First, change into the downloads directory and issue the wget command to download the latest MySQL-Python files from Sourceforge. Once you’ve received the files, unzip and untar the package. All the files will extract into a directory called MySQL-python-1.2.2. Change into this directory and install the files by typing python setup.py install. If you followed the custom Python installation, the files should build and extract into the ~/opt/lib/python2.5/site-packages/ directory as an egg file.

You now have a custom Python installation and a MySQL-Python upgrade!


Update: Just so you don’t get caught up in the same mistake that I made, to be sure that your Django fcgi installation is using your custom Python installation, make sure the dispatch.fcgi file reads as such:

import sys


from fcgi import WSGIServer
from django.core.handlers.wsgi import WSGIHandler
import os

os.environ['DJANGO_SETTINGS_MODULE'] = 'wegoeat.settings'
  1. Hello,

    I read your manual for use Python2.5 in dreamhost and I have can compile it, and execute in a shell. But when I will execute via web, I have the error “FastCGI: incomplete headers”.

    Do you know because launch this error?

  2. Sorry,

    I have found a solution. The error has mine, because I follow the instruction of dreamhost’s wiki: http://wiki.dreamhost.com/Python#Installing_Python_2.5.1_with_the_Unix_account_setup .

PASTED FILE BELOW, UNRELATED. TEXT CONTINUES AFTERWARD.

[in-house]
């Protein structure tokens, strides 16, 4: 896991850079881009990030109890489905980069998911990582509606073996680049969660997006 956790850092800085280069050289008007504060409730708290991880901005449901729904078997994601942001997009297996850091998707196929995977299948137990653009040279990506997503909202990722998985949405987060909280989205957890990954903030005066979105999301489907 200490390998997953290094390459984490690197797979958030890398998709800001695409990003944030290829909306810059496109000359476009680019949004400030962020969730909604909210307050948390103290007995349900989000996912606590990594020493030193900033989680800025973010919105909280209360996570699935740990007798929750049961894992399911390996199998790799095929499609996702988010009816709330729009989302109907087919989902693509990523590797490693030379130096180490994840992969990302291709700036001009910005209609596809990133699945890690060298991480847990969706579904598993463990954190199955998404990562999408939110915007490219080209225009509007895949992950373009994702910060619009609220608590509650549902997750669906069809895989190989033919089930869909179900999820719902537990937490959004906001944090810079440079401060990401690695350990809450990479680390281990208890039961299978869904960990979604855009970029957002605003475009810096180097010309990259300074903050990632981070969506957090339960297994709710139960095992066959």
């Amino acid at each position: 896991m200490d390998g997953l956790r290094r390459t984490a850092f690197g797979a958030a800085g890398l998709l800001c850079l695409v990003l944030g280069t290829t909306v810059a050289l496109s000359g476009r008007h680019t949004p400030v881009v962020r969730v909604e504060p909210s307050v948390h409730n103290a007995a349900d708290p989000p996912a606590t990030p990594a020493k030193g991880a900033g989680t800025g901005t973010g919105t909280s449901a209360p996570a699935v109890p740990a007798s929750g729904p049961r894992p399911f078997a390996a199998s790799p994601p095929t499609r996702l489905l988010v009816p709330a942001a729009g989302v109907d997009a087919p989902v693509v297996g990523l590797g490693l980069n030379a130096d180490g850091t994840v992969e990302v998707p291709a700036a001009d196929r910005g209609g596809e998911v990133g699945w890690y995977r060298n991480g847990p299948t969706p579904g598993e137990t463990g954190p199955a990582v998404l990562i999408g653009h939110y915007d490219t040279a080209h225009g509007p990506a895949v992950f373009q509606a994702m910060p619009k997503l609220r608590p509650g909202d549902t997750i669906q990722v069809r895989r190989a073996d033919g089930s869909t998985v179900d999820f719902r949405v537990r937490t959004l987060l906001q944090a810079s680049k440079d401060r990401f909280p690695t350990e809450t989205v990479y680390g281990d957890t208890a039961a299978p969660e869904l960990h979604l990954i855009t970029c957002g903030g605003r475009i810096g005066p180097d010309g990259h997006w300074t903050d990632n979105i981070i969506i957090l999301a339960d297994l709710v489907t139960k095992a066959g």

And in these intructions, he compile python with “–enable-shared” option.

    Now I repeat the compilation without this option, and voilà, it’s run. http://proves.xin.cat/

    Thanks for your time.

  3. Wowww, the last post not sended.

    In this, I have tell that my problem have solutioned. The error was that I follow the instructions of Dreamhost’s wiki for compile Python2.5, and in this, it use the option –enable-shared.

    Then, I have compiled another the Python2.5 without this option and voilà, it’s run.

    Thanks for your time.

  4. First, thanks very much for posting this. Quite cool.

    I keep getting this:

    [hades~]$ opt/bin/python2.5
    ‘import site’ failed; use -v for traceback
    Python 2.5.1 (r251:54863, Dec 27 2007, 21:13:17)
    [GCC 3.3.5 (Debian 1:3.3.5-13)] on linux2
    Type “help”, “copyright”, “credits” or “license” for more information.
    >>> import os
    Traceback (most recent call last):
    File “”, line 1, in
    ImportError: No module named os

    Dreamhost also seems to have removed the os module from their other python installations. What gives?


  5. @Leonard

    This is what I did from my installation.

    [look]$ python
    Python 2.5.1 (r251:54863, Jul 23 2007, 15:42:46)
    [GCC 3.3.5 (Debian 1:3.3.5-13)] on linux2
    Type “help”, “copyright”, “credits” or “license” for more information.
    >>> import os

    You might want to check out your PYTHONPATH system variable. This is what I’ve added to my .bash_profile.

    export PATH=$HOME/opt/bin/:$PATH
    export PYTHONPATH=$PYTHONPATH:$HOME/python/lib/site-packages

  6. […] to custom-install Python2.5 or some other more recent version. Instructions on how to do that are here. After you’ve got python2.4 or later, you can […]

  7. […] Python 2.5 running on Dreamhost and migrate my application to that. It turned out to be easy with these instructions. I had tried compiling Python on Dreamhost before, but had always ended up with a binary that did […]

  8. @douglas – You’re welcome!

  9. It works also for py2.6!!!!!!!!!!!!!!!

  10. Hello,

    Thanks for this article,
    I’m not dreamhost user, but your tutorial works in my web hosting.

    but i still have little trouble,